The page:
INDIANAPOLIS (Jan. 22, 2016) – An Indiana bill would nullify all EPA regulations within the state, and place sole authority for environmental regulations in the hands of a state agency.
Rep. Chris Judy, along with three cosponsors, filed House Bill 1296 (HB1296) on Jan. 12. The legislation rests on the following legislative finding:
“The regulation making authority of the United States Environmental Protection Agency is not authorized by any article of amendment of the Constitution of the United States and violates the Constitution’s true meaning and intent as given by the founders and ratifiers.”
Based on the finding, the bill declares that “all regulations imposed by the United States Environmental Protection Agency before, on, or after July 1, 2016, are void in Indiana.” In short, all of them.
HB1296 goes on to direct the state to provide environmental protection through the department of environmental management. Under the law, the department would take on sole responsibility for the implementation of all necessary rules concerning environmental protection in Indiana.
How this would play out in practice remains unclear. Presumably, the state would simply refuse to enforce or implement future EPA regulations. It might serve the legislature well to amend HB1296 to include anti-commandeering language specifically prohibiting any state agency from cooperating with the implementation or enforcement of EPA rules, regulations or directives.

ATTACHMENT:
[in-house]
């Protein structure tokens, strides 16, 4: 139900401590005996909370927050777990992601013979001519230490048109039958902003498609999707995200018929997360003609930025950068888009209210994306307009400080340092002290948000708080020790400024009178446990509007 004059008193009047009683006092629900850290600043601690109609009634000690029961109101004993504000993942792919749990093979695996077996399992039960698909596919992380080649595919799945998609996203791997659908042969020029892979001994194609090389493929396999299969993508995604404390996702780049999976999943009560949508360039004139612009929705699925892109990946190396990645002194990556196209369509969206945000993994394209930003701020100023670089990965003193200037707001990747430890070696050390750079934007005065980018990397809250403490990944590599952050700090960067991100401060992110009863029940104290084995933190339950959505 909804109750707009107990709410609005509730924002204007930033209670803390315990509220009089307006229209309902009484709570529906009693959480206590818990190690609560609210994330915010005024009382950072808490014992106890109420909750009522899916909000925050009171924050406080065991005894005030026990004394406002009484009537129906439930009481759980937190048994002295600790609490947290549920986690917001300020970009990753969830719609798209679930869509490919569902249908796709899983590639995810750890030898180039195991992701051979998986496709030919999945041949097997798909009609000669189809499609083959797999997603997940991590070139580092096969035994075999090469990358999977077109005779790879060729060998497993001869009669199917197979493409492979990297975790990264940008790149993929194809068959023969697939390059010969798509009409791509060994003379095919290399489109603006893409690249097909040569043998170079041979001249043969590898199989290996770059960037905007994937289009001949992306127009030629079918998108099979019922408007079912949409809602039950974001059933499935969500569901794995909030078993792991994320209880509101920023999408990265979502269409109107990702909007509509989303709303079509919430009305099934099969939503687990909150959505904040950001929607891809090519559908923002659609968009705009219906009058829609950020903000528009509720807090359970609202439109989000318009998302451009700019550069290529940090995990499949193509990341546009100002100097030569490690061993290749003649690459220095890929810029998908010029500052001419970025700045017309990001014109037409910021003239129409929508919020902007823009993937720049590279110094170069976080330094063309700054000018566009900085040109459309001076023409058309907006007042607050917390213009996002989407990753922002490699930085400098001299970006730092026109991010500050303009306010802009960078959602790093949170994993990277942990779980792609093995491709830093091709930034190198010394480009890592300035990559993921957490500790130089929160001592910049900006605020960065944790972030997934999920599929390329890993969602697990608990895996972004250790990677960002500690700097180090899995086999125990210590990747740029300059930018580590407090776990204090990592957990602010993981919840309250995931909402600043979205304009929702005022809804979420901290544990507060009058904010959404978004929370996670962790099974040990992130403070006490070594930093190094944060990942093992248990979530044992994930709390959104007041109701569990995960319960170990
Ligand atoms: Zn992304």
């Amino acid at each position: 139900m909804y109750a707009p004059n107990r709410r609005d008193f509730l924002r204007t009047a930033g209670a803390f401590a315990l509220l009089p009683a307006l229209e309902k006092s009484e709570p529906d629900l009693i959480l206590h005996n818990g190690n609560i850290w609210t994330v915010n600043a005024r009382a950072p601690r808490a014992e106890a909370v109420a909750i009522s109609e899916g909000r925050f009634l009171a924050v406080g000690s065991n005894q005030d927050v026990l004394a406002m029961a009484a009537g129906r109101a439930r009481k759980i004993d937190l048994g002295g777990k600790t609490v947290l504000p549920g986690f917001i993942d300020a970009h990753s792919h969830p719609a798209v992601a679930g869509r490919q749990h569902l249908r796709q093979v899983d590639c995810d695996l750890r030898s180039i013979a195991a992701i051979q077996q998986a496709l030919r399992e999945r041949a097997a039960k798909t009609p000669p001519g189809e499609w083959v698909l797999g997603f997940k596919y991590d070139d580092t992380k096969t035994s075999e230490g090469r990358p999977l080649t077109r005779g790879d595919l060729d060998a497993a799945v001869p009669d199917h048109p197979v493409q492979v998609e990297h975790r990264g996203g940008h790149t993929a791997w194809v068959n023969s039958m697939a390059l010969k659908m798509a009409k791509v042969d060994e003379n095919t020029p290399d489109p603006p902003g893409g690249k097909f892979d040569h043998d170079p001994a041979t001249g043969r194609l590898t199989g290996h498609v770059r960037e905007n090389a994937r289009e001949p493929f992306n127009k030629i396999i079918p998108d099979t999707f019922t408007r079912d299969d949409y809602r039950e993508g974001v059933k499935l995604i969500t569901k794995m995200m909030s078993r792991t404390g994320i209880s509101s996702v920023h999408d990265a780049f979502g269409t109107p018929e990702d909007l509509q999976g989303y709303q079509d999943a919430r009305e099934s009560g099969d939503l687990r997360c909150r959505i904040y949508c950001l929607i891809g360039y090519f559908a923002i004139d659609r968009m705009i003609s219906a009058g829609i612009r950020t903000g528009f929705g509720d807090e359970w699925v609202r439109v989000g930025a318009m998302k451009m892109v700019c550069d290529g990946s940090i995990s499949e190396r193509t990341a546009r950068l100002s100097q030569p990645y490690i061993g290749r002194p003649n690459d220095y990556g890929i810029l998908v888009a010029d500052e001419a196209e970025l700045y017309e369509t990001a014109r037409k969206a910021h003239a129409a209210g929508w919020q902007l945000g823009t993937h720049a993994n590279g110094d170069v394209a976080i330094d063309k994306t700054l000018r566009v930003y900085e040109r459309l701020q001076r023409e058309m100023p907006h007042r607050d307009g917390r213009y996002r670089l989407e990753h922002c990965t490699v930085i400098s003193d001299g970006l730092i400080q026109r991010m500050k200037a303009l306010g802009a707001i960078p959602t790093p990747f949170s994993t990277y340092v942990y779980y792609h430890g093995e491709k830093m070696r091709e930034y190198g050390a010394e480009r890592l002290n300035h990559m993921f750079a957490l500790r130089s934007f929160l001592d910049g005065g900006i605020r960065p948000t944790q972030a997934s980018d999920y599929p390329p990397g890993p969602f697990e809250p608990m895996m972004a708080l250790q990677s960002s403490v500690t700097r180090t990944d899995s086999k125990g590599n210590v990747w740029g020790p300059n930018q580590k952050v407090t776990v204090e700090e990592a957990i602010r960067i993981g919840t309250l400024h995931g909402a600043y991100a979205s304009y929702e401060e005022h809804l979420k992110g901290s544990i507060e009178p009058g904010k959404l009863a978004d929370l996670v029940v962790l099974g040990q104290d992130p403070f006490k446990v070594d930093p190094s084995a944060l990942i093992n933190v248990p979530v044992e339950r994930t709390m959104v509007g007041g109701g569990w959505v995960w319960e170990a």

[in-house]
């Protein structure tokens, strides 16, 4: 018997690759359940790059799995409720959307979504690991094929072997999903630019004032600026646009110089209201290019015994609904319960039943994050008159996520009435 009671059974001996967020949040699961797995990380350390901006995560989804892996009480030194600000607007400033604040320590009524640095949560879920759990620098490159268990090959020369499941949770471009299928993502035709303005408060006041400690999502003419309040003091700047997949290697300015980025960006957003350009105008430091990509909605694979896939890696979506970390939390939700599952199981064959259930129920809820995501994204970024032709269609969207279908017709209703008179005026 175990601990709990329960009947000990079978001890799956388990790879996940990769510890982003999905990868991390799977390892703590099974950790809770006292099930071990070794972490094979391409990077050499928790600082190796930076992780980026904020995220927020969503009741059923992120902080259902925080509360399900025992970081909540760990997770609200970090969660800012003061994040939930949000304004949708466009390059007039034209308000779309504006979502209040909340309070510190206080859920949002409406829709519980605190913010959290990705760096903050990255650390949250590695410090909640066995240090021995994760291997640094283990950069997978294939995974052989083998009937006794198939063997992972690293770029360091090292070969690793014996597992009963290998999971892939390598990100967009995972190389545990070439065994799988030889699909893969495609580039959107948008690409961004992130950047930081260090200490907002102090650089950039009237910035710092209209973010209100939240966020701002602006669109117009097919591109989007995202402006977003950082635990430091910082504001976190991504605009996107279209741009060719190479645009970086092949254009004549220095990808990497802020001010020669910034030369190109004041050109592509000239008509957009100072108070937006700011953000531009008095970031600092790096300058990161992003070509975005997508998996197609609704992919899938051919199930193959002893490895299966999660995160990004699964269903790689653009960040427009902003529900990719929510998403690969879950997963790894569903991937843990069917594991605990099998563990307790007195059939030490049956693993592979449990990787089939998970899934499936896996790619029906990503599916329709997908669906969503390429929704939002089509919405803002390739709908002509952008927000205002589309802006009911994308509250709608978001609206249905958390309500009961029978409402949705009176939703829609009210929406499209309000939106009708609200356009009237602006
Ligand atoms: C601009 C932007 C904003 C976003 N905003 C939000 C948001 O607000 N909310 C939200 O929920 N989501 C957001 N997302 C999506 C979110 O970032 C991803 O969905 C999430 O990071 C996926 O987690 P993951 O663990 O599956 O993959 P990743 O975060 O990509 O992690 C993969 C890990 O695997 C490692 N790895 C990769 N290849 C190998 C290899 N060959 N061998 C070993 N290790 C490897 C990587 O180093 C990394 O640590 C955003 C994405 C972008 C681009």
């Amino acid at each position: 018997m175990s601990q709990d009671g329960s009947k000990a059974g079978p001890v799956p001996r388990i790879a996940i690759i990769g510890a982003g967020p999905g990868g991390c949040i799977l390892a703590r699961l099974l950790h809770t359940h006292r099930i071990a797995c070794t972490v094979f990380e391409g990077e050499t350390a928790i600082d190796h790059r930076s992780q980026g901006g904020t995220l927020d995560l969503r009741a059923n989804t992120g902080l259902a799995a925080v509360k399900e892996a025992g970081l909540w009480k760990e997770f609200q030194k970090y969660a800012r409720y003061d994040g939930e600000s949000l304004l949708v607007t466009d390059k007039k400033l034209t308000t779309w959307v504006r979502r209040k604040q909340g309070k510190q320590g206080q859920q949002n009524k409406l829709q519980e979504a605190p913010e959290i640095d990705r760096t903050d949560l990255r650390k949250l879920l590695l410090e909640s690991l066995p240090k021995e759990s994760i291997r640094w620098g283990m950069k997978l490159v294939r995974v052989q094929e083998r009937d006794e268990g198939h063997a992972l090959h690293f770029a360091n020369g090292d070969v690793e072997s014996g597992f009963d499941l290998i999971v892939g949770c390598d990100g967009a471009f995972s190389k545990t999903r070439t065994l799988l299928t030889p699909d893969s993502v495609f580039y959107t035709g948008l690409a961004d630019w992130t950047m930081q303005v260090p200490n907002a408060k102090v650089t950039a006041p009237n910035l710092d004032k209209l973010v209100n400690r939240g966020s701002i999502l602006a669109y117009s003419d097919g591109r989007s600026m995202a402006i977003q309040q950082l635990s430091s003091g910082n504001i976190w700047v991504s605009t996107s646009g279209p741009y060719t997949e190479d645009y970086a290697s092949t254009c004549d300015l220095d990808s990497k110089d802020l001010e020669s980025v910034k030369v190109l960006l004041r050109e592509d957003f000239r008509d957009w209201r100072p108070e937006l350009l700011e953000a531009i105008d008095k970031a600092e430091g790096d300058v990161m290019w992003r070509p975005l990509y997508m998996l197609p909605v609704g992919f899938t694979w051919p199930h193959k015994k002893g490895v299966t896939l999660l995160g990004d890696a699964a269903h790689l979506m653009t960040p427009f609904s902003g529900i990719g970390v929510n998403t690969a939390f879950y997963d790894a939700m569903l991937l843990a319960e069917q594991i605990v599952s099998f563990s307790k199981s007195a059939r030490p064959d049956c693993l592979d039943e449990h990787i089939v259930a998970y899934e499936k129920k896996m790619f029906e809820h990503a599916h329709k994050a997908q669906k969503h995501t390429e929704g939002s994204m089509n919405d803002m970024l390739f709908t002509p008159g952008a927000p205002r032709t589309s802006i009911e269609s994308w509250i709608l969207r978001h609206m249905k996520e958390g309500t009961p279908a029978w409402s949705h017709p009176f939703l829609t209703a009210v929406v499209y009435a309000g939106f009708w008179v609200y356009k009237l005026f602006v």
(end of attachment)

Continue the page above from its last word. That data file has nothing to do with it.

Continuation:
The legislation rests on rock-solid constitutional principles. But many in the legal profession will wrong-headedly dispute Indiana’s authority to declare federal regulations void. Nevertheless, there is no question that the state can simply refuse to enforce or implement federal acts or programs. The Supreme Court has consistently held that the federal government cannot commandeer state resources or personnel for federal purposes. The anti-commandeering doctrine rests on four Supreme Court cases dating all the way back to Prigg v. Pennsylvania in 1842.
Currently, the EPA works directly with state agencies to implement federal regulations and programs. This would end with passage of HB1296. No matter the outcome of the legal wrangling that would likely ensue, the EPA would have a difficult time implementing its programs if the Indiana government refused to cooperate.
HB1296 was referred to the House Committee on Judiciary where it will need to pass by a majority vote before moving on to the full House for further consideration.
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